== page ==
All the books and blogs tell you to draft your birth plan well ahead of time – to make sure your wishes are clear for all concerned on the big day, to get everyone on the same page, so to speak. And that’s all good and well, but let’s be realistic for a second here – you don’t honestly think you have any control over what happens on said big day, do you?
Let’s take my experience for example – I had a pretty thorough birth plan, one that included a couple of “in the event of” clauses, outlining what we’d like if we had to have a Caesar, or if he had to go to NICU. And you know how many things on my “birth plan” we got? Zero. Not a single one. OK, he wasn’t circumcised, but that’s it about it.
I did not have a natural birth. I did not manage to avoid a spinal. I had to have a Caesar. We did not get delayed chord clamping or skin-to-skin time after birth and he ended up on formula almost immediately because my milk only really came in on day 3.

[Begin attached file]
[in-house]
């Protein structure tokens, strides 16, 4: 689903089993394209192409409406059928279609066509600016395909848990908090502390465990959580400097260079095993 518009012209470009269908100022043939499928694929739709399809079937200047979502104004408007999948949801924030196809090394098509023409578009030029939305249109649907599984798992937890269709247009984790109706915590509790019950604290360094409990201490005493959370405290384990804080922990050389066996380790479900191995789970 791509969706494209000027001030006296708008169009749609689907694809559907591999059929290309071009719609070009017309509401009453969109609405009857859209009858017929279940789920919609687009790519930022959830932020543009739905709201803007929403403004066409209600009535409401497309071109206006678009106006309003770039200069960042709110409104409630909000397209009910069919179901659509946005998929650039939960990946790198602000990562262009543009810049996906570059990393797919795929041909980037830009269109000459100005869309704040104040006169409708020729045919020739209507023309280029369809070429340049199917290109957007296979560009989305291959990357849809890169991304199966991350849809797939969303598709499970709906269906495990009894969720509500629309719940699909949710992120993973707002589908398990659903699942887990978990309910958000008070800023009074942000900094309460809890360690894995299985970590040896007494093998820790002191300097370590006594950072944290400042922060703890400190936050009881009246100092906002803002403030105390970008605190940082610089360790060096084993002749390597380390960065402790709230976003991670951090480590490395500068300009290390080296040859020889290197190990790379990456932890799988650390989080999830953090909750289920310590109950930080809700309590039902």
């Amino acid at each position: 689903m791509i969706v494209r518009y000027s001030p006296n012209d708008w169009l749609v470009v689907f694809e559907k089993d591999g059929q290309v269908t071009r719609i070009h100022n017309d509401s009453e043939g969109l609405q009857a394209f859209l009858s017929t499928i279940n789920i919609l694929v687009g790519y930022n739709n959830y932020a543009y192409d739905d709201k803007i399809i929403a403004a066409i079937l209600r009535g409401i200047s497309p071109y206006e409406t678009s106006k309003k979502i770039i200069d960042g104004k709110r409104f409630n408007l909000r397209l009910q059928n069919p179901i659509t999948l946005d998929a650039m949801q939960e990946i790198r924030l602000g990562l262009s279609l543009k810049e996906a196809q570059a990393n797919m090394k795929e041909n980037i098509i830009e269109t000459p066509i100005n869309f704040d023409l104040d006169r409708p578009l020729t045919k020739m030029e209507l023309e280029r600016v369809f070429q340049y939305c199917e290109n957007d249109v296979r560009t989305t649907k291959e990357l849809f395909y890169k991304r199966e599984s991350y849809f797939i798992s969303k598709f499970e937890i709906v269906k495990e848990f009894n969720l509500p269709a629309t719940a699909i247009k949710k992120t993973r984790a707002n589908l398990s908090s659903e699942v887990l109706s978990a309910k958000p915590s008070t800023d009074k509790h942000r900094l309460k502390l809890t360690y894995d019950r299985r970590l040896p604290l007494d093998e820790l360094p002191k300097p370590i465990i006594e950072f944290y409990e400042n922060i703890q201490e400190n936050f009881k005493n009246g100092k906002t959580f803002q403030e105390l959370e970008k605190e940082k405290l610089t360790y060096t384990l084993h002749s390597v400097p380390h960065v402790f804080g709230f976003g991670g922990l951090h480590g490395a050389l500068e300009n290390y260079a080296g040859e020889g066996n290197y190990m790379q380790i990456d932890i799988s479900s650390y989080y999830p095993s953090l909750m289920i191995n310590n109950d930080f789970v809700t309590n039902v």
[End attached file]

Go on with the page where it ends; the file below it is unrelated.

That said, I’m all for recording your thoughts on how you’d like things to go, just remember, it really is out of your hands on the day. With that in mind, my advice would be to put together a birth wish list. Although my birth plan had built in contingencies for Caesar and, on the day, we were pretty flexible about things (and we had to be), not getting what we’d hoped for out of the experience could easily have spiraled and contributed to post-natal depression. So it’s really important to remember that, ultimately, it’s not you who is in control, it’s your little bundle and consciously ceding that control is the only way you can hope to avoid feeling a bit like you’ve failed when things don’t go the way you’d hoped.